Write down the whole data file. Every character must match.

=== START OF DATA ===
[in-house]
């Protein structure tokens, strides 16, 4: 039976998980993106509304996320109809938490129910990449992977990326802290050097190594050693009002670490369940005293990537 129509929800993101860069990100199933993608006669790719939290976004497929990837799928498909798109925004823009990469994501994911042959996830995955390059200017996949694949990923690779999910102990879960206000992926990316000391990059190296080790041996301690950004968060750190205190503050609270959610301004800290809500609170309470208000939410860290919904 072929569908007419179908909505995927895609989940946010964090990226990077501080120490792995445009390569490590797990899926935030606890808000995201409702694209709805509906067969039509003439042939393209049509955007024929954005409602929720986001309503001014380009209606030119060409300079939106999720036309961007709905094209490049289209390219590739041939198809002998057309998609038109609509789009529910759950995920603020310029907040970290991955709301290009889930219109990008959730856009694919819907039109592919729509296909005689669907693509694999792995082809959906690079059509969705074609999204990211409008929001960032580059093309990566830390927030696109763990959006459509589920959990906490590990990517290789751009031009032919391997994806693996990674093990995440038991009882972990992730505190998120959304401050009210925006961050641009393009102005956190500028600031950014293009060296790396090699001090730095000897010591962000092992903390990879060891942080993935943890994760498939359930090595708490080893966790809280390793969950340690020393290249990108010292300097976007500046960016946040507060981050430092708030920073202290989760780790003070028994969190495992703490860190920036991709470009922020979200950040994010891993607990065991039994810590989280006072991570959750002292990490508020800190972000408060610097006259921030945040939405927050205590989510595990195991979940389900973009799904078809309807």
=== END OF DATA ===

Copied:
[in-house]
């Protein structure tokens, strides 16, 4: 039976998980993106509304996320109809938490129910990449992977990326802290050097190594050693009002670490369940005293990537 129509929800993101860069990100199933993608006669790719939290976004497929990837799928498909798109925004823009990469994501994911042959996830995955390059200017996949694949990923690779999910102990879960206000992926990316000391990059190296080790041996301690950004968060750190205190503050609270959610301004800290809500609170309470208000939410860290919904 072929569908007419179908909505995927895609989940946010964090990226990077501080120490792995445009390569490590797990899926935030606890808000995201409702694209709805509906067969039509003439042939393209049509955007024929954005409602929720986001309503001014380009209606030119060409300079939106999720036309961007709905094209490049289209390219590739041939198809002998057309998609038109609509789009529910759950995920603020310029907040970290991955709301290009889930219109990008959730856009694919819907039109592919729509296909005689669907693509694999792995082809959906690079059509969705074609999204990211409008929001960032580059093309990566830390927030696109763990959006459509589920959990906490590990990517290789751009031009032919391997994806693996990674093990995440038991009882972990992730505190998120959304401050009210925006961050641009393009102005956190500028600031950014293009060296790396090699001090730095000897010591962000092992903390990879060891942080993935943890994760498939359930090595708490080893966790809280390793969950340690020393290249990108010292300097976007500046960016946040507060981050430092708030920073202290989760780790003070028994969190495992703490860190920036991709470009922020979200950040994010891993607990065991039994810590989280006072991570959750002292990490508020800190972000408060610097006259921030945040939405927050205590989510595990195991979940389900973009799904078809309807």